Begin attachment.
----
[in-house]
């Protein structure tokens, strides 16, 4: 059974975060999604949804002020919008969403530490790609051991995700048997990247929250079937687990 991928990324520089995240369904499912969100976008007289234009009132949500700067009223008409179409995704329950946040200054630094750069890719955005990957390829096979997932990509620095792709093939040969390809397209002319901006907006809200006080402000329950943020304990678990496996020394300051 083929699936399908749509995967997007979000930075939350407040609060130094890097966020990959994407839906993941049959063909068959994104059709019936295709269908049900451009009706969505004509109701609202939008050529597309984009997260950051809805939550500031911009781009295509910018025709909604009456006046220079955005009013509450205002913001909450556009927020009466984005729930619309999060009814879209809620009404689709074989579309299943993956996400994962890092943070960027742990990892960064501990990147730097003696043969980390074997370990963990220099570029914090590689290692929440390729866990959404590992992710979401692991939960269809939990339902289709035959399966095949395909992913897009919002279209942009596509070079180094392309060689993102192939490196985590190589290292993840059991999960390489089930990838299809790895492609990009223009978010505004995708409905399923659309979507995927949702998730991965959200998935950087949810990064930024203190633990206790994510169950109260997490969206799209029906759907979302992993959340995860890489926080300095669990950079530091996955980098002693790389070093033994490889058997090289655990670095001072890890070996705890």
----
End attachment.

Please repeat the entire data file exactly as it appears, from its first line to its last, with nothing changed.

[in-house]
């Protein structure tokens, strides 16, 4: 059974975060999604949804002020919008969403530490790609051991995700048997990247929250079937687990 991928990324520089995240369904499912969100976008007289234009009132949500700067009223008409179409995704329950946040200054630094750069890719955005990957390829096979997932990509620095792709093939040969390809397209002319901006907006809200006080402000329950943020304990678990496996020394300051 083929699936399908749509995967997007979000930075939350407040609060130094890097966020990959994407839906993941049959063909068959994104059709019936295709269908049900451009009706969505004509109701609202939008050529597309984009997260950051809805939550500031911009781009295509910018025709909604009456006046220079955005009013509450205002913001909450556009927020009466984005729930619309999060009814879209809620009404689709074989579309299943993956996400994962890092943070960027742990990892960064501990990147730097003696043969980390074997370990963990220099570029914090590689290692929440390729866990959404590992992710979401692991939960269809939990339902289709035959399966095949395909992913897009919002279209942009596509070079180094392309060689993102192939490196985590190589290292993840059991999960390489089930990838299809790895492609990009223009978010505004995708409905399923659309979507995927949702998730991965959200998935950087949810990064930024203190633990206790994510169950109260997490969206799209029906759907979302992993959340995860890489926080300095669990950079530091996955980098002693790389070093033994490889058997090289655990670095001072890890070996705890």